• growler •
græw-lêr • Hear it!
Part of Speech: Noun
Meaning: 1. Someone who or something that growls. 2. A small iceberg, chunk of ice broken off from an iceberg. 3. (Slang) A four-wheel carriage. 4. A take-home bucket or jug for beer.
Notes: Today's word is the personal noun for the verb growl. Most of its other meanings originate from the first. A small iceberg growls as it slides along the side of a ship. A four-wheel carriage makes a growling ruckus. The question remains, how did the word come to refer to a beer bucket?
In Play: Britain and Australia have an idiom, now rather dated, 'to rush the growler', meaning "to fetch a bucket of beer", hence "to tie one on." A growler today may even be a big bottle holding from 32 to 64 ounces of beer. "Bud Light can put down a growler of beer by himself, but it takes two growlers to put old Bud down."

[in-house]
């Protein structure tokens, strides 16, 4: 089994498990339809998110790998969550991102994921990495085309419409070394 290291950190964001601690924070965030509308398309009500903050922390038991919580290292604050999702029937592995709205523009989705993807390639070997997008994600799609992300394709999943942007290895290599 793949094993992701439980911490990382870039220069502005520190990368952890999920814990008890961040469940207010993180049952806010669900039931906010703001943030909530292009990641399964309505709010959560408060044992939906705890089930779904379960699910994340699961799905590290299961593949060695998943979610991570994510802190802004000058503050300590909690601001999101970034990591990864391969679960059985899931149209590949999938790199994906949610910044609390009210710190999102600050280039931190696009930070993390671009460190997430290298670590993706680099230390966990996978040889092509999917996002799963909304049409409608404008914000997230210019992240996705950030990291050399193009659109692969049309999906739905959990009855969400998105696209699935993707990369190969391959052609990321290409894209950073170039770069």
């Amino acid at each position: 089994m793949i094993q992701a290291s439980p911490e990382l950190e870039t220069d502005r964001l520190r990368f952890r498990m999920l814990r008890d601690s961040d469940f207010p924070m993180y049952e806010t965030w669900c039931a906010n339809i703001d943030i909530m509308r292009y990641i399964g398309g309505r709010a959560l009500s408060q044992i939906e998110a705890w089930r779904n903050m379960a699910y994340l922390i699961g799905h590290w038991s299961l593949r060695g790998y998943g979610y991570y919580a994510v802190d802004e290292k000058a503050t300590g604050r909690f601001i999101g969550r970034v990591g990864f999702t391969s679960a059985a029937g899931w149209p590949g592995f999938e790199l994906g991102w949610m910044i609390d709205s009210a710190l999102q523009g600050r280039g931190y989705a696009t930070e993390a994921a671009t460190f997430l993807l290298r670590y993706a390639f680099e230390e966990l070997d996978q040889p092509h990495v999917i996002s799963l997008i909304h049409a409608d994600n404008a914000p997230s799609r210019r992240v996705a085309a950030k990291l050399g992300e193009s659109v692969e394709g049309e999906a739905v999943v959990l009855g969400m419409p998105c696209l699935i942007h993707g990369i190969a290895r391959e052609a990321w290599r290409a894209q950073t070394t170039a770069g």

Word History: There are two questions that arise over the semantics of today's Good Word: (1) how did a bucket come to be called 'a growler' and (2) how did the meaning shift from "bucket" to "jug"? Well, we have at least two answers for the first question. The first is that the lid of the bucket when taken home would growl from gases escaping from the beer. The second is that the name came from the noise the bucket made when slid down the bar. Whichever speculation you believe, growl was grollen in Middle English, from Old French grouler "grumble, scold". French borrowed its word from some Germanic language, like German or Dutch grollen "to rumble, grunt". The trail quickly darkens at this point. Since a beer bucket is a container for bringing home the beer, it is easy to see how it could be transferred to a jug. (Today's gratitude is due our long-time constant contributor Sue Gold of Westtown School, West Chester, Pennsylvania, for seeing the gold in today's polysemantic Good Word.)
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